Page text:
Communicate with your landlord or neighbors FAQs
If you do not have an active lease because the lease has expired or you have a month-to-month tenancy agreement, moving is simple. You'll just need to give your landlord a Notice of Intent to Move. In most cases, providing a 30-day notice is adequate.
If you have a lease, it may be more difficult. First, you should review your lease agreement to see if it says anything about how to end the lease or if it mentions subletting. You may have a few options, first, your landlord may let you out of the lease. Second, your landlord may allow you to find another renter to replace you. Third, you may be able to sublease your home until the lease is satisfied. Lastly, you may just have to pay the rest of your lease or a portion of it. In some states, you may be able to legally get out of your lease due to an illness. If you are in the military and are deployed or required to move, you should be able to quit your lease without penalties.
Need help getting out of your lease? Ask a lawyer.
Dealing with noisy, annoying neighbors can range from having a polite conversation to ending up in court. Of course, it is best to start with a polite conversation. Before you approach your neighbor, review the terms of your lease and research the local noise ordinance restrictions. You'll want to determine whether your neighbor is actually violating an agreement or the law or if they are just simply annoying. After you understand the lease and local laws, have a calm conversation with them regarding your concerns. Propose a solution if you can. If this doesn't work or if they become agitated, talk to your landlord. If issues persist and they are breaking the law, such as loud music in the middle of the night, call the police. Sometimes you'll never get the issue solved and you'll need to talk to your landlord about getting out of your lease. If your landlord doesn't want to let you out of your lease, you can consult with a lawyer to learn what your best next steps might be. In case you end up in court, keep diligent records of all conversations you had regarding the subject, including dates, times, and who you talked to.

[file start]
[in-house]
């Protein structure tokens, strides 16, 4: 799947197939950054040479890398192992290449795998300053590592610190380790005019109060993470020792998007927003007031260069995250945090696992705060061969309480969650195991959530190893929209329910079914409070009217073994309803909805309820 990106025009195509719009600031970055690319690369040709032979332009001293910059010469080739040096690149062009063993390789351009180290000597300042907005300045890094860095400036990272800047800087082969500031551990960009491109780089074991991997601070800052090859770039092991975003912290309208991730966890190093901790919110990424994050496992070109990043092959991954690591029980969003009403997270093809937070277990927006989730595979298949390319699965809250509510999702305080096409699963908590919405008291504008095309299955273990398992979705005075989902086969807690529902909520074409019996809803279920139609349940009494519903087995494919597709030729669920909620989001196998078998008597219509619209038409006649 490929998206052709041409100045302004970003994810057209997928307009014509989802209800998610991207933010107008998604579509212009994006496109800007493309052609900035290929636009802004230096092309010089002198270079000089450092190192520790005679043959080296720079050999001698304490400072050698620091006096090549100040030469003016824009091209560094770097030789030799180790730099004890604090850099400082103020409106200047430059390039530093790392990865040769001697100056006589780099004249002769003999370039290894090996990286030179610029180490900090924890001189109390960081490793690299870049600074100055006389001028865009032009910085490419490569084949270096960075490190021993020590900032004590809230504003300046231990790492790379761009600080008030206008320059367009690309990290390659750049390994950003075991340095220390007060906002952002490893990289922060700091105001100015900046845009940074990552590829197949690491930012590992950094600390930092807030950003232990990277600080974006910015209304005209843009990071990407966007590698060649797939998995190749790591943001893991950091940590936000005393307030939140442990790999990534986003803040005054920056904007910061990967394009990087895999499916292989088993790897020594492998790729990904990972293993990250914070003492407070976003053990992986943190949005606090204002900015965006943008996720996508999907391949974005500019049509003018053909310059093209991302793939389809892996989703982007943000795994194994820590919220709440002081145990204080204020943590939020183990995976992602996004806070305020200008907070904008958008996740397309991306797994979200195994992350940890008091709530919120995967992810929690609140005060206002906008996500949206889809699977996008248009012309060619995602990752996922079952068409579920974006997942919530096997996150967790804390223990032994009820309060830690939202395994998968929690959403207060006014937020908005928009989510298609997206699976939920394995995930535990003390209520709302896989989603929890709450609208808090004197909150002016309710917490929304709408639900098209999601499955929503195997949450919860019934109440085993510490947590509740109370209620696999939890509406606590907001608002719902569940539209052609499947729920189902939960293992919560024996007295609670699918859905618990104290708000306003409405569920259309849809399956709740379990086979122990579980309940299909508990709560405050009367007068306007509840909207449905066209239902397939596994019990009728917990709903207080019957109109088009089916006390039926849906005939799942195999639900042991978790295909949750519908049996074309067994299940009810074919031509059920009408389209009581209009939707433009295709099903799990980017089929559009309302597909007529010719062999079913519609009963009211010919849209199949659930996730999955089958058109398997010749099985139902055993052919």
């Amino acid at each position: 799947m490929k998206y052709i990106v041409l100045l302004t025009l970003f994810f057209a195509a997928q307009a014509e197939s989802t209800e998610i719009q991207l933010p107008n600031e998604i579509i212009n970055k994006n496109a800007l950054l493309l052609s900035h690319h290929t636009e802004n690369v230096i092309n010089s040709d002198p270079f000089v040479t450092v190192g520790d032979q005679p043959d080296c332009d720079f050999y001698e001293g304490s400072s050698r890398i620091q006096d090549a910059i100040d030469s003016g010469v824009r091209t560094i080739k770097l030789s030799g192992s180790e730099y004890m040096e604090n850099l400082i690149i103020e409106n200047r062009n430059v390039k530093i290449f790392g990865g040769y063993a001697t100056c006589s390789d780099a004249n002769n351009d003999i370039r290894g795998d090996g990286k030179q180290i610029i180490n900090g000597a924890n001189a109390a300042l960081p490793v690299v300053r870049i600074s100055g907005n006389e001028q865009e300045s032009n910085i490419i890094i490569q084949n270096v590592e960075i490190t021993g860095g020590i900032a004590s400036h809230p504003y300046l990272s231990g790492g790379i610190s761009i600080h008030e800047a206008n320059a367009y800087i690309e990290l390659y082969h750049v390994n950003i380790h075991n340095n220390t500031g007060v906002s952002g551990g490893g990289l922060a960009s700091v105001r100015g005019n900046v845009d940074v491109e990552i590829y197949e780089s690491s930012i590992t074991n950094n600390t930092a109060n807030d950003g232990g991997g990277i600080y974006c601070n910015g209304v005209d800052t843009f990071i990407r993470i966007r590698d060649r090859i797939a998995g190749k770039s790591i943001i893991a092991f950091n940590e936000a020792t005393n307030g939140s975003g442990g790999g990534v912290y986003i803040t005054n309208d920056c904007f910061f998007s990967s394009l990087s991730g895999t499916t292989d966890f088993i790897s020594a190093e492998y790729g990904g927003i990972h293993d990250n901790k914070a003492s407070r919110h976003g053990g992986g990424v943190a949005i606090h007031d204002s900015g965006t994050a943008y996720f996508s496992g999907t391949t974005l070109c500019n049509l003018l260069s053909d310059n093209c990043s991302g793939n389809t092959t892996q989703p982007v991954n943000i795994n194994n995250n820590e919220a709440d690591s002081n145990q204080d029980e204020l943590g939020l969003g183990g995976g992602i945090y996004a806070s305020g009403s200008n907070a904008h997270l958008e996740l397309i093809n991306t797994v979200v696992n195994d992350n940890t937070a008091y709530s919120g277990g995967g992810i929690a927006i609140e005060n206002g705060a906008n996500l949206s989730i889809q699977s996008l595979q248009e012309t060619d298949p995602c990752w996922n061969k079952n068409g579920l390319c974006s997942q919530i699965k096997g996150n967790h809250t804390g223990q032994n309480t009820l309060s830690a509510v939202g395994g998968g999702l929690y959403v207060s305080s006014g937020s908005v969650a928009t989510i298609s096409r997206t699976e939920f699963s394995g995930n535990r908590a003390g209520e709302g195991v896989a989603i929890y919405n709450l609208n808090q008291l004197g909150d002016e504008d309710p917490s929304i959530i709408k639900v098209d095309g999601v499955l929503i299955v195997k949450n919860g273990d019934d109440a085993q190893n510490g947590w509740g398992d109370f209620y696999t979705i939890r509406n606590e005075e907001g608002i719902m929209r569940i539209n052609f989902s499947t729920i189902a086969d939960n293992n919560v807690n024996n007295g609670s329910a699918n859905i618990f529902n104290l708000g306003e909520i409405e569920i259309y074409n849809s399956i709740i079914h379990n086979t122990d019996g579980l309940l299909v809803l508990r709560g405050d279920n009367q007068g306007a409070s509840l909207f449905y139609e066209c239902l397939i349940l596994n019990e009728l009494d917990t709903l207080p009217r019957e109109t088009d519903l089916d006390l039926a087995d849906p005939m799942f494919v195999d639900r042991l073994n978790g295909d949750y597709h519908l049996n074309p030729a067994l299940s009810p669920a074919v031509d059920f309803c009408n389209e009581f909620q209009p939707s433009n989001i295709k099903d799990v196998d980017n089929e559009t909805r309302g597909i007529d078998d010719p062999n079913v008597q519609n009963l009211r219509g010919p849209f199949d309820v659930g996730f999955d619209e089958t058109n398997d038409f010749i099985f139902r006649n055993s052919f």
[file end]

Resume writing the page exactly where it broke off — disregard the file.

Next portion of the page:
In many areas, your landlord can serve you a 3-Day Notice to Pay or Quit as soon as you are late paying rent. If you do not pay, they can start the legal eviction process to have you removed from the property. It is best if you can try to fix the problem as quickly as you can and before the legal eviction process begins. Contact your landlord as soon as you know you cannot pay and try to negotiate a payment agreement. Make sure its an agreement you can stick to and get the agreement in writing. Be honest with your landlord. Let them know what is going on and why you cannot meet your rent obligation. If you lost your job, let them know when you expect unemployment benefits to begin. If there is no way that you can catch up with your rent, talk to them about how to reasonably get out of your lease.
Things that might be considered an encroachment include a neighbor's tree or vines growing into your property, a neighbor pouring concrete over your part of a driveway partition, an old fence leaning into your yard, and so on. It is likely annoying and perhaps unsightly, but what you can you do? If you are having a boundary dispute with your neighbor, the first thing you need to do is find out what the actual legal boundary is. Second, is to calmly talk to them about the situation. In many cases, this is all it takes to come to a resolution. Keep a record of your conversations for your lawyer in case you end up in litigation later. If polite conversation does not work, your lawyer can help you with your next best steps.
Yes, to maintain good relations with your landlord and to avoid possible lease violations, you should discuss these situations with your landlord. You should also review your original lease to see if it mentions these situations. Most leases will mention whether subletting is allowed. Talk to your landlord well before you let anyone move into your rental. Understand also that if your landlord does allow it, the new tenants will most likely have to pass a background and credit check just like any other rental applicant.